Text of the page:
Father’s Day is approaching and I suspect there is good cause for ambivalence in celebrating this holiday. We have too many reports of men, including biological fathers who are abusers of their spouses, children, or other women. To make matters worse, many institutions dominated by men have covered for and defended the abusers. Sadly, we see this even in churches from Catholic to Southern Baptist. More than outright abuse, part of the problem is the use of power to uphold abusive and subordinating regimes, treating women as a lesser form of human, not unlike what we’ve tried to do with many of the people of color in this country.
I have to admit to being deeply disturbed as a man and as a father with what I see. It cuts across the grain of my deepest convictions and aspirations as both man and father. I find myself deeply angry with the men who perpetrate these wrongs, and perhaps even more angry with those who have tried to cover them and blame the victims instead of protect them. This was not how I was taught to be a man.
Fundamentally, I was taught respect. Respect for my elders and every elderly person on my street. I was taught respect for women, beginning with my mother. I was taught to respect women of my own age as I would want my own sister to be respected. I was taught that children were special in God’s sight.
I was taught partnership and not patriarchy. It is not about power, but about seeking to outdo each other as servants. I was stunned as I read St. Paul’s injunction that I was to love my wife as Christ loved the church and gave himself up for her. Christ died for the church. Sometimes the hardest dying is to listen to another and give up what you want because what they want or think is needful is more important.
I was taught responsibility. Not sole responsibility but shared responsibility–for finances, home, children. I was taught that real men neither are irresponsible or controlling, but co-responsible. And there is no off-loading the blame when things don’t work out.
I was taught fidelity. There was no one else in the lives of either of my parents. Fidelity has meant for me that I don’t go with another woman even in my thoughts. That doesn’t mean I don’t notice other women. It is simply that there is no other woman for me. It is actually a joy as we celebrated our 43rd anniversary recently to revel in what we have been for each other, and each other alone. I’ve sometimes joked that any man can love a lot of women. It takes a real man to love one woman thoroughly and deeply and passionately for a lifetime. I want to be that man.
I was taught that parenting was a job for both a father and mother, if both are present. I recognize there are many single-parent families which exist for many reasons, where the parent does an excellent job raising a child and nothing I say here should detract from that. Children learn from the models of each gender both about themselves and those of the other gender and how we treat each other in ways that enable us to flourish. The reward is cherished memories. I cherish memories of early morning feedings, story times, school projects, campouts and hikes, and long drives together with my son getting his driving hours on his temp permit.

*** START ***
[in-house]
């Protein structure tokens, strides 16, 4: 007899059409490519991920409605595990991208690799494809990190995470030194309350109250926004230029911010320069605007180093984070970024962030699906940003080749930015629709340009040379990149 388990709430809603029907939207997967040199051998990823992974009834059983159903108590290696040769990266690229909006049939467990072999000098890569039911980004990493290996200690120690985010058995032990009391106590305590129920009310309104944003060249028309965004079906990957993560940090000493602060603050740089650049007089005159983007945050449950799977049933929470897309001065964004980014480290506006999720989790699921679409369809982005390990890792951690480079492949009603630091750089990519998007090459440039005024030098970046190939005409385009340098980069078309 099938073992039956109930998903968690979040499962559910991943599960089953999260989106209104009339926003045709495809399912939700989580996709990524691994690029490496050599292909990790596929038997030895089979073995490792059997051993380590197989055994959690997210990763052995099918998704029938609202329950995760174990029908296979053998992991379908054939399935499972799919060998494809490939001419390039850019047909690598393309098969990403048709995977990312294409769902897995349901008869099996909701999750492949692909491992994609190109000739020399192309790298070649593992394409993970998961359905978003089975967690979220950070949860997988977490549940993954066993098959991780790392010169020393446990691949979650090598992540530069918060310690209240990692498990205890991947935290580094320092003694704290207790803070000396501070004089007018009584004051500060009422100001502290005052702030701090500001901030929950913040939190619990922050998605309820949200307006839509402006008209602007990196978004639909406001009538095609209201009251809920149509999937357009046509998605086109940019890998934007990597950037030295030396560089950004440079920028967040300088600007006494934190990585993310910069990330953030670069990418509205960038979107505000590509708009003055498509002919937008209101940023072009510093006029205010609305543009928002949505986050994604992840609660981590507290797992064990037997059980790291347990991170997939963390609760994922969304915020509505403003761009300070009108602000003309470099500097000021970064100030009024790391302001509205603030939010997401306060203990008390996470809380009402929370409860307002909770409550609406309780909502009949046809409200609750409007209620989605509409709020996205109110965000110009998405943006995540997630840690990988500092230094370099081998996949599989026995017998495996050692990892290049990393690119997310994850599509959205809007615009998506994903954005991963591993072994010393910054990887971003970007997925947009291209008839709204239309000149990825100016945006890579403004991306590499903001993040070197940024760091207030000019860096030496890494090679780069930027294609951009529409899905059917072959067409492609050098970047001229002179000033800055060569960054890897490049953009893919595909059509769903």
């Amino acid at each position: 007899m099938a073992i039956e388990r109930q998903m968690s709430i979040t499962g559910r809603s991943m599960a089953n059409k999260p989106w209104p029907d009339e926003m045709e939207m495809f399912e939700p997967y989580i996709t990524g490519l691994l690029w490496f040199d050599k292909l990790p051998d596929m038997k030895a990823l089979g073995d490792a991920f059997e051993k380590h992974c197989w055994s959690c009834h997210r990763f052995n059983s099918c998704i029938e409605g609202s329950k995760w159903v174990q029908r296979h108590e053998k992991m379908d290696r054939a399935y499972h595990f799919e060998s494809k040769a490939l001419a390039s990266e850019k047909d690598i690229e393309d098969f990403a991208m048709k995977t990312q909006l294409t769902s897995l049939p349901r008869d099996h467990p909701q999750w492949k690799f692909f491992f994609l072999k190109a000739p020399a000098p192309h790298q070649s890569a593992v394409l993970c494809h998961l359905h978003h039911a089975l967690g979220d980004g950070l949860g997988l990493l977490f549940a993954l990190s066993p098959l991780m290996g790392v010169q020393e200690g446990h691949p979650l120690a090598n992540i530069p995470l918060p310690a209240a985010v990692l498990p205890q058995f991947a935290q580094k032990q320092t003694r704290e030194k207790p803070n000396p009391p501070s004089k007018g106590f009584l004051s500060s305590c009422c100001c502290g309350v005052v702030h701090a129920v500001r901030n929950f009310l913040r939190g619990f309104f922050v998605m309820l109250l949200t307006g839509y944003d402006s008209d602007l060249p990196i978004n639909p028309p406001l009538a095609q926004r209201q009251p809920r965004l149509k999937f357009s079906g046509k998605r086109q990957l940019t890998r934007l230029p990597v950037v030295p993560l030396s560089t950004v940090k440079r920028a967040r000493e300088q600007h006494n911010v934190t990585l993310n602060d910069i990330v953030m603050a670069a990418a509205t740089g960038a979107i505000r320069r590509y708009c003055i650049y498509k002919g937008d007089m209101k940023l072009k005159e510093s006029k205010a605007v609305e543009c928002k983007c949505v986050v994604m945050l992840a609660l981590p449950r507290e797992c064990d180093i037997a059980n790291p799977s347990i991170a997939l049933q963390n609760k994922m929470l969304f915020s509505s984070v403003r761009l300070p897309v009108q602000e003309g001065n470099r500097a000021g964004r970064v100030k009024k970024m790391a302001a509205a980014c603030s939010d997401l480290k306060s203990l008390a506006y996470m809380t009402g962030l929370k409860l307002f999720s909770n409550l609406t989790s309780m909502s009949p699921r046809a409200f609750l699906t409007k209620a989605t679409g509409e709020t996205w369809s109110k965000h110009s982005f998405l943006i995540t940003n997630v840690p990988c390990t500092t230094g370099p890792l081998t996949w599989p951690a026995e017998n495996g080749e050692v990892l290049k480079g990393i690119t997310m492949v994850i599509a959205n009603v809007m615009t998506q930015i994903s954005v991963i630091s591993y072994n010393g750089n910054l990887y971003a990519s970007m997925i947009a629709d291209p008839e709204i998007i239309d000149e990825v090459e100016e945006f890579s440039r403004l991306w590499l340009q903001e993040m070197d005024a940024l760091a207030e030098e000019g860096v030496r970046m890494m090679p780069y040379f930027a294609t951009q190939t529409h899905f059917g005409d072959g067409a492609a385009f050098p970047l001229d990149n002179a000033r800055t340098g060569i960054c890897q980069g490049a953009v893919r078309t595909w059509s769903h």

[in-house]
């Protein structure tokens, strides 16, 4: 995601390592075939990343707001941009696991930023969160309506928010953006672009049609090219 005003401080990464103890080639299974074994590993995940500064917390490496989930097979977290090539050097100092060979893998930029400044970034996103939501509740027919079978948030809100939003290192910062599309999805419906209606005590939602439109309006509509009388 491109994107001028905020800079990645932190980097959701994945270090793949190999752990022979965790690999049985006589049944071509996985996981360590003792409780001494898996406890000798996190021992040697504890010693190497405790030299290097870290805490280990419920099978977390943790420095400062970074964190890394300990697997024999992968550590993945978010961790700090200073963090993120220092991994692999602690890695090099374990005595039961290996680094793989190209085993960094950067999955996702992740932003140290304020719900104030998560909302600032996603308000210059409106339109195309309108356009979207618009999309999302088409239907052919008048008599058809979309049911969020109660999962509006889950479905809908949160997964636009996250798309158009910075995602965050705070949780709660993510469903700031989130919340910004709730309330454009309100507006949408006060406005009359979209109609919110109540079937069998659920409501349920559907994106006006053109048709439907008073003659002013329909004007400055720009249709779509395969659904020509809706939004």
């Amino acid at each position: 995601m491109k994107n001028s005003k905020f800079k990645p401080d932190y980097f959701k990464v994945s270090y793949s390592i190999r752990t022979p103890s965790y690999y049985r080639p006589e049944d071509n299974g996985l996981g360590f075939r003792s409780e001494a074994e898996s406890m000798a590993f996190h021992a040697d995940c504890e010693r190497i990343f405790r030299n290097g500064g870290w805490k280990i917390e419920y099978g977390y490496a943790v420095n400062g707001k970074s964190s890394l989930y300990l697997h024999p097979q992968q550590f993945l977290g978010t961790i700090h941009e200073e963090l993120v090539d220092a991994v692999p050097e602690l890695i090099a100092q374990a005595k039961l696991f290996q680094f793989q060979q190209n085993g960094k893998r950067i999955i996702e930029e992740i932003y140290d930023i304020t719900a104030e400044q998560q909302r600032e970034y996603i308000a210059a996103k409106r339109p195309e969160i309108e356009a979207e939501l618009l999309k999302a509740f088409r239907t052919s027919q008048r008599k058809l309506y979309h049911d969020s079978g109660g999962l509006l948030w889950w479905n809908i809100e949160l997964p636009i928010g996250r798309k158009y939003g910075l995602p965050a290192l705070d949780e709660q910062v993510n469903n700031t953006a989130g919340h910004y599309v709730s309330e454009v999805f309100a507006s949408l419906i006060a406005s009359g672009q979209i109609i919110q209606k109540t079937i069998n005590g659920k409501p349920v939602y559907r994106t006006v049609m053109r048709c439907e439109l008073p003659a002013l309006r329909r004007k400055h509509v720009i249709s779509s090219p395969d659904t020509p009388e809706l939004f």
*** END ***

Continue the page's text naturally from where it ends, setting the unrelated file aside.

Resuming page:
There are real husbands and fathers out there doing this work. Part of what angers me about the men who have forsaken this noble calling and have abused and demeaned women, who have abused or just walked away from children, as well as those who cover over these egregious transgressions, is that you have drawn away the attention from the real men who are doing the work of being real fathers. You cast disgrace on all of us even as you disgrace yourselves. What is worse is that some of you have clothed this in the robes of sacred work. You not only disgrace other men but also dishonor the God you claim to serve.
Instead of protecting each other as men and blaming women for our behavior, it’s time for us to call one another out for this ignoble and unmanly behavior. We say “boys will be boys” and that is exactly what so much of this is, boys in men’s bodies. It’s past time for this to stop. It’s past time to let this behavior go with silence, or an uneasy laugh. If you are an abuser, or one who must put women down to raise yourself up or if you cover for those who do these things, be enough of a man to admit it and get help. Find men who will be ruthlessly honest with you who will call you into the respectful and responsible manhood you’ve not yet learned.
It is a good and honorable thing to be a father. For those men who are not yet fathers, are you working to develop the character of a good father? For those of us who witness the demeaning of women and other abuses in institutions we are part of, will we stand against this and with those who are abused? We must not put the onus on the victims to do this but stand with them. This is the work of real fathers. Perhaps this is the work to which we can dedicate ourselves as men this Father’s Day.